WHO: Resonate

WHAT: Stream-to-own model driven by blockchain technology; Multistakeholder cooperative giving stakeholders democratic control: Artists (45%), Listeners (35%), Employees (20%); Pays up to 2.5 times more than other streaming services



WHERE: Zurich, Switzerland

WHAT: Health data cooperative; Members upload their medical records, mobile-health data, and personal genome and can then decide to securely share with: physicians, family, researchers; Apps-economy allows patientsto make use of their data; Profits are generated from voluntary sale of data to researchers; Aims for an international federation of cooperatives with the goal of creating a cooperative data commons

... and there is so much more in the platform co-op ecosystem


Banyan Project

Newscoop Sourcefabric

The People's Daily Morning Star


Quotidiano Comunista Il Manifesto

WOZ Die Wochenzeitung

Positive News

La Jornada en linea


Green Taxi Cooperative




Cotabo Il Primo Taxi di Bologna

Co-op Cycle

Co-op Taxi Line



Short Term Rental


Fair BnB

Incubators and Supporting Institutions



Cooperative Networks

Fair Coop

Freedom Coop

Seed dot coop

Data Co-ops

Dark Peak


Data Commons Cooperative


Our Data Coop





Join Us 2 Eat

Open Food network

High Plains Food Coop


Fair Shares

Any Share

Economic Space Agency

Home Services


Up & Go



Divvy DAO


France Barter

Fair Market


Origin Club

Web Services

Digi Coop




Web Hosting dot coop



4 ways to start a platform co-op (PC)

• CO-OPs launch PCs

• FAILING STARTUPS convert into PCs

• PCs can be created as a result of ANTI-TRUST REGULATIONS

• Co-ops can launch PCs with the help of UNION

In order to build a fairer digital economy, we are working to overcome a series of challenges

• Financing

• Value Proposition

• Network Effects

• Regulation

• Education

• Leadership

• Member Involvement

Making good

Platform cooperativism is a growing international movement that builds a fairer future of work. Rooted in democratic ownership, co-op members, freelancers, technologists, and unionists create a concrete near-future alternative to the extractive sharing economy.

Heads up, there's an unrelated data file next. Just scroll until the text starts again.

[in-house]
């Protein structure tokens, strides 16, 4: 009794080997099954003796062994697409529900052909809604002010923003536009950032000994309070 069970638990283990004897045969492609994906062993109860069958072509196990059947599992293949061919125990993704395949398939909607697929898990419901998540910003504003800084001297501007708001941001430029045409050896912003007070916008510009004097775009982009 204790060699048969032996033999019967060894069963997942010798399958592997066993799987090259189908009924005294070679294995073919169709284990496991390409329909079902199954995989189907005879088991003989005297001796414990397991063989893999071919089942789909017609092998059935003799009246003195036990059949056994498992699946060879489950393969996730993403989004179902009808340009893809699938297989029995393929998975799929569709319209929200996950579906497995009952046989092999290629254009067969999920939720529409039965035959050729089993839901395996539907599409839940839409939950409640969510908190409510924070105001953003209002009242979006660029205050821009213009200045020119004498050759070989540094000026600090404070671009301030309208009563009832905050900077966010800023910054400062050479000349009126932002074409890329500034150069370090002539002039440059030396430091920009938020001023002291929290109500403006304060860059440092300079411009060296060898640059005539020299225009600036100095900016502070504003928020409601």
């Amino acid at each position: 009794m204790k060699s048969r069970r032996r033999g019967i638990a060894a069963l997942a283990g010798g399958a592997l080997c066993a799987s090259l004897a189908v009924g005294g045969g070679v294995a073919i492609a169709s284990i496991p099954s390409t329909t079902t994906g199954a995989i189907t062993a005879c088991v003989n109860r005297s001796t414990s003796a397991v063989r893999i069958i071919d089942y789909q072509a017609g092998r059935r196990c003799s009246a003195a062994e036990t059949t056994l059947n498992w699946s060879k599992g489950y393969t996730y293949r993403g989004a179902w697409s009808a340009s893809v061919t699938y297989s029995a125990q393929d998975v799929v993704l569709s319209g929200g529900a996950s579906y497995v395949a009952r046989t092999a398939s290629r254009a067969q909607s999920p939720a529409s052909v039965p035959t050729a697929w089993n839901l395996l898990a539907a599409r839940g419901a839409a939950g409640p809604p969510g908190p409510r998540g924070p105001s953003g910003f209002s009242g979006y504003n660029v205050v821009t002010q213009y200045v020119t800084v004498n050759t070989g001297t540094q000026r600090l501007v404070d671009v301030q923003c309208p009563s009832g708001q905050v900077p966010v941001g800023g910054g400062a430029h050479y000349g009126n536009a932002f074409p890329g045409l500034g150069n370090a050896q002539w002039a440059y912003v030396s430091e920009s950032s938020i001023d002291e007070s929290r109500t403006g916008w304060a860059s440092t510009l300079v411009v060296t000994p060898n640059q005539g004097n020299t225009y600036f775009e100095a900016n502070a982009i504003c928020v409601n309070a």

Building on the early promise of the Web to decentralize the power of apps, protocols, and websites, platform co-ops allow modest-income households to benefit from the shift of labor markets to the Internet. Steering clear of the belief in one-click fixes of social problems, the model is poised to vitalize people-centered innovation by joining the rich heritage and values of co-ops with emerging Internet technologies.


Request information:

SOURCES:  “Missing Markets and the Cooperative Firm” by Brent Hueth (2014)

“Cooperative Identity, Values & Principles” by the International Co-operative Alliance

“Facts and Figures” by the International Co-operative Alliance

“Annual Report” by The National Cooperative Business Association (2014)

“An Economy for the 1%” by Oxfam (2016)

“What Do We Really Know About Worker Cooperatives?” by Virginie Pérotin (2016)

Ours to Hack and to Own: The Rise of Platform Cooperativism, A New Vision for the Future of Work and a Fairer Internet edited by Trebor Scholz and Nathan Schneider (2016)

“Research on the Economic Impact of Cooperatives” by the University of Wisconsin Center for Cooperatives (2009)

“Freelancing in America” by Upwork and the Freelancers Union (2016)

Thank you to the Internet of Ownership for their support and continued work in the platform co-op space.